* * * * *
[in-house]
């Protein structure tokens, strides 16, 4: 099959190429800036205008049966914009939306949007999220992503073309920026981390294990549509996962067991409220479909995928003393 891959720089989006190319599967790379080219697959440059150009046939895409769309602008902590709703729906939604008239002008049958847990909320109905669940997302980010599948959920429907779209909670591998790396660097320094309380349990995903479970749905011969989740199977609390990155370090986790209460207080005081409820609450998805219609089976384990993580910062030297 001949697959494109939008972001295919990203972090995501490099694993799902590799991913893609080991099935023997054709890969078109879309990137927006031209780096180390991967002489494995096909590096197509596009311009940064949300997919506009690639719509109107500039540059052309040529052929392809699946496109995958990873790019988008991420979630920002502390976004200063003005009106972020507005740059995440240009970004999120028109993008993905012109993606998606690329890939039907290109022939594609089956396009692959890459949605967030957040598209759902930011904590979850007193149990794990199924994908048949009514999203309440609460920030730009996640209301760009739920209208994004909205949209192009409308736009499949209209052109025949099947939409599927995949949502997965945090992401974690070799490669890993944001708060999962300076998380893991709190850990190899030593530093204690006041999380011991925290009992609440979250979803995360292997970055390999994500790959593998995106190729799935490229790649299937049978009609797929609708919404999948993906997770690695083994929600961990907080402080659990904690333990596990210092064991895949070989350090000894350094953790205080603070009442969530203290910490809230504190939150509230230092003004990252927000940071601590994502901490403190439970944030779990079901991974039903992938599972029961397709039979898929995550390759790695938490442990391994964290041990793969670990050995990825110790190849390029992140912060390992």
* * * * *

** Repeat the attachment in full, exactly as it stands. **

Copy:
[in-house]
């Protein structure tokens, strides 16, 4: 099959190429800036205008049966914009939306949007999220992503073309920026981390294990549509996962067991409220479909995928003393 891959720089989006190319599967790379080219697959440059150009046939895409769309602008902590709703729906939604008239002008049958847990909320109905669940997302980010599948959920429907779209909670591998790396660097320094309380349990995903479970749905011969989740199977609390990155370090986790209460207080005081409820609450998805219609089976384990993580910062030297 001949697959494109939008972001295919990203972090995501490099694993799902590799991913893609080991099935023997054709890969078109879309990137927006031209780096180390991967002489494995096909590096197509596009311009940064949300997919506009690639719509109107500039540059052309040529052929392809699946496109995958990873790019988008991420979630920002502390976004200063003005009106972020507005740059995440240009970004999120028109993008993905012109993606998606690329890939039907290109022939594609089956396009692959890459949605967030957040598209759902930011904590979850007193149990794990199924994908048949009514999203309440609460920030730009996640209301760009739920209208994004909205949209192009409308736009499949209209052109025949099947939409599927995949949502997965945090992401974690070799490669890993944001708060999962300076998380893991709190850990190899030593530093204690006041999380011991925290009992609440979250979803995360292997970055390999994500790959593998995106190729799935490229790649299937049978009609797929609708919404999948993906997770690695083994929600961990907080402080659990904690333990596990210092064991895949070989350090000894350094953790205080603070009442969530203290910490809230504190939150509230230092003004990252927000940071601590994502901490403190439970944030779990079901991974039903992938599972029961397709039979898929995550390759790695938490442990391994964290041990793969670990050995990825110790190849390029992140912060390992």